A good book for beginning managers; very basic stuff. Don't let the Hun analogies put you off.
Great for quick tidbits and quotes.
It's an interesting concept, but for me it failed in execution. Though far from our image of a heroic leader, Attila, the "Scourge of God," still must have had excellent charisma and leadership skills. This book uses his history as a device for framing a series of leadership messages. It didn't resonate with me. The lessons are too varied to carry any deep impact and not heavy enough for any substantial historic connection. Some of the lessons encourage cut-throat tactics we now associate with a ...more
The central idea of this book - that Attila must've known something about people - is interesting. Roberts has a very modern interpretation of the history, which might be useful even if it's not true.

Most of the book is written in an aphoristic style, which seemed refreshing at first, but gradually made me wonder if I shouldn't be reading Sun Tzu instead (or eating fortune cookies.)

Oh, and fair warning: Roberts found his exclamation point key! And uses it! A lot! Just like the great Attila would
Diogo Silva
Um livro com ideias e lições que atravessaram o tempo e espaço e mantém-se tão modernas quanto o eram à mais de 1000 anos atrás.
Jan 16, 2008 Mdp411 rated it 5 of 5 stars
Recommends it for: Managers, supervisors, parents
Recommended to Mdp411 by: Can't remember
I read this book a long time ago and yet I still think of it from time to time and find myself recalling some of the many great leadership points that were made by the author. Incredibly funny yet very profound accounts (imaginary of course) from one of the world's greatest leaders, Attila the Hun. This will not disappoint.
This is one of the best leadership books I've ever read. It is done very metaphorically, but gets to the point of leadership very well. This is a great book that you can finish straight through in a couple of hours or a book you can set in the reading room and just read ten to fifteen minutes at a time.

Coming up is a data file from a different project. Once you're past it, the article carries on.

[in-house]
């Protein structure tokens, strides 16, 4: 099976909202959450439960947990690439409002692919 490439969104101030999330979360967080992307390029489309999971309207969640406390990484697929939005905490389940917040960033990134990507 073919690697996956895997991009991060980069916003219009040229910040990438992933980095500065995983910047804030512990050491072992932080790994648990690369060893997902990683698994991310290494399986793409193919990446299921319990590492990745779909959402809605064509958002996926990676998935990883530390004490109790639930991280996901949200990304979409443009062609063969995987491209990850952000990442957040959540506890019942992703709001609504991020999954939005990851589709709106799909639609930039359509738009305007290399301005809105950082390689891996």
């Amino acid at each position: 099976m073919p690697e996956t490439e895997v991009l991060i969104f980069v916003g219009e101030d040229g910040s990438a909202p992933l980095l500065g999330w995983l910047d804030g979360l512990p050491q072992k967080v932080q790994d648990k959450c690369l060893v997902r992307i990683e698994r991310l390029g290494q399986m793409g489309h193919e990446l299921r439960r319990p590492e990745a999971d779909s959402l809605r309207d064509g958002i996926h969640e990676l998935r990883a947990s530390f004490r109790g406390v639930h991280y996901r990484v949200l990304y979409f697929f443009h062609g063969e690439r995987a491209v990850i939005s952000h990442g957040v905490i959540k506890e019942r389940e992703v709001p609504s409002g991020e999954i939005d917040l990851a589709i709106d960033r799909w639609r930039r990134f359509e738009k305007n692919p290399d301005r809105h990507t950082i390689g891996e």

Lm Huffman
As a history teacher, I take great issue with any nonfiction text purporting to share historical facts without any kind of citations or bibliography. Also, the gimmick of having Attila the Hunt share his best boardroom secrets simply doesn't work. It comes off as corny and illegitimate.
This is, in many ways, obvious advice about how to win friends, influence people, and effectively lead a group. However, it provides a lot of interesting history about Attila the Hun and couches the advice so cleverly in Attila's history as to avoid being banal or condescending.
« previous 1 3 4 5 6 7 8 9 35 36 next »
There are no discussion topics on this book yet. Be the first to start one »
  • Dare to Win
  • 1001 Ways to Reward Employees
  • The Tao of Leadership: Lao Tzu's Tao Te Ching Adapted for a New Age
  • Lincoln on Leadership: Executive Strategies for Tough Times
  • Intellectual Capital: The new wealth of organization
  • Leadership Lessons of Jesus
  • Leaders: Strategies for Taking Charge
  • Patton on Leadership
  • Robert E. Lee on Leadership: Executive Lessons in Character, Courage, and Vision
  • Managing in a Time of Great Change
  • There's No Such Thing as "Business" Ethics: There's Only One Rule for Making Decisions
  • 13 fatal errors managers make and how you can avoid them
  • All You Can Do Is All You Can Do But All You Can Do Is Enough!
  • The Oz Principle: Getting Results through Individual and Organizational Accountability
  • The Tao of Coaching: Boost Your Effectiveness at Work by Inspiring and Developing Those Around You
  • A Concise History of the Middle East
  • Control Your Destiny or Someone Else Will
  • Leadership by the Book: Tools to Transform Your Workplace
Wess Roberts is The New York Times bestselling author of Leadership Secrets of Attila the Hun, Straight A’s Never Made Anybody Rich, Victory Secrets of Attila the Hun, co-author of Make It So, Protect Your Achilles Heel, It Takes More Than a Carrot and a Stick, The Best Advice Ever for Leaders, and collaborated with Brigadier General John C. “Doc” Bahnsen, Jr. in the penning of American Warrior. H ...more
More about Wess Roberts...
تقدير ممتاز لم يجعل أحداً ثرياً أبداً : دروس في الإنجاز الشخصي Make It So (Star Trek: The Next Generation) Victory Secrets of Attila the Hun The Best Advice Ever For Leaders It Takes More Than a Carrot and a Stick: Practical Ways for Getting Along with People You Can't Avoid at Work

Share This Book